The idea for this series of posts came to me after viewing a video by an American jazz musician, music teacher and vlogger I follow (Adam Neely, you find his videos here), and from the reading of an article I found while following up on some of Adam’s contents. The article is Music Theory and the Epistemology of the Internet; or, Analyzing Music Under the New Thinkpiece Regime, by William O’Hara, published in 2018.
Both the video and the article made me think about how information on creative/artistic pursuits is represented online. I was in particularly striuck by Adam Neely’s description of his “working musician” videos as “heist movies” in style – videos in which, just like in, say, Ocean’s Eleven, the preparation of the “heist” (the performance) is as entertaining as the “heist” itself, and leads to a deeper understanding of the process that goes into the work.
I have been trying to do something similar with my “Nuts & Bolts” posts on my Patreon, about my writing – I want to show what happens when you (try to) make a living writing.
And I have always tried to avoid the feeling there is a “secret knowledge” beneath what I do, something you can learn only by direct transmission from master to student, like Buddhist awakening in zen.
Writing is a job, it is hard physical work, just like digging ditches – you have tools, a process, personal experience, goals.
Talent and inspiration are unknown quantities, impossible to measure, and as such impossible to analyze.
The muse packed her bags and went back to her mother.
All that’s left is hard work.
All these things were passing through my mind and I decided to start a second series of posts, focusing on the process. The preparation of the heist.
The process can be summed up as this
1a) It starts with a character
1b) It starts with a plot idea
If you have a character, you have to define that character, and then find a plot that suits them.
If you have a plot, you have to develop it, and find the best character to explore that plot.
2a) defining the character
2b) developing the plot
… with all the other stuff mentioned at point 1
3) you need to do research
4) You start writing, to find the right voice for the story
Note that 3 and 4 usually happen during 1 and 2.
Once you have 1 and 2, enough of 3 and 4 (but how much is enough?)
5) you write the first draft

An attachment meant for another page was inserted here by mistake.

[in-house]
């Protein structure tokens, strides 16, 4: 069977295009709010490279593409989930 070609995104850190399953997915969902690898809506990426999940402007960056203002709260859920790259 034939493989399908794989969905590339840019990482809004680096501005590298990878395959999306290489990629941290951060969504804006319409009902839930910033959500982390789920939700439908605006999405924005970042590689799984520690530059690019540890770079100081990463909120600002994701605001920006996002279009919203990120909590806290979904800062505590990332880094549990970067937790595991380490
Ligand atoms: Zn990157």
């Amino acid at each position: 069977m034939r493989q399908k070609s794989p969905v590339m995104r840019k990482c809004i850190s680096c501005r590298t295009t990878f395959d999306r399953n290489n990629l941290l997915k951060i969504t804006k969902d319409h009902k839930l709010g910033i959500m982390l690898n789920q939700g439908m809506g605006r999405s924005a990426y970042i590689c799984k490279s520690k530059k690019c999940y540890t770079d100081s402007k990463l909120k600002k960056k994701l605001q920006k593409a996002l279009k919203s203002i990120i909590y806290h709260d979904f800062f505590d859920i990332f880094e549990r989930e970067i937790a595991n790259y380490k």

and it sucks.
This is something that is very hard to explain to some clients when you are a ghostwriter.
One thing I learned about writing by being a ghostwriter is, a lot of people have pretty unrealistic ideas about what writing really is, and many of them are too arrogant to accept the fact that anyone knows better than they do.
Anyway, because the first draft sucks…
6) You make the necessary adjustments, that usually mean
6c) do more research
6a+6b+6c = 7) you write the second draft
That hopefully does not suck.
At this point…
8) you hand your story to your betas
And the betas have to answer very specific questions.
9) you talk with your editor
10) you have a story
There’s a few other bits and pieces in there – like, maybe you are writing in response to a call, so you’ve already heard an editor back at 1, or maybe your betas point out so many holes in your story you need a third draft, or what.
And you can say, hell, no, that’s not the way it’s done!
I do it very differently!
My cousin does it differently!
My favorite writer does it differently!
To which I can answer only… yes, you are right.
But I can only write about my own crimes, not about the crimes of others.
This is, after all, my heist.
I’ll try and cover all the points of the process – and may, in a series of future posts. And while this post will be freely available on my blogs etc., the 10 or so articles on the various phases of the process will go up on my Patreon, for my supporters.
I’ll use examples from my works in progress, showing the heist as it’s being planned, and then the heist as it’s executed.
It’s going to be interesting.
5 April 2020 at 22:49
Some great advice here. Thank you!
5 April 2020 at 22:49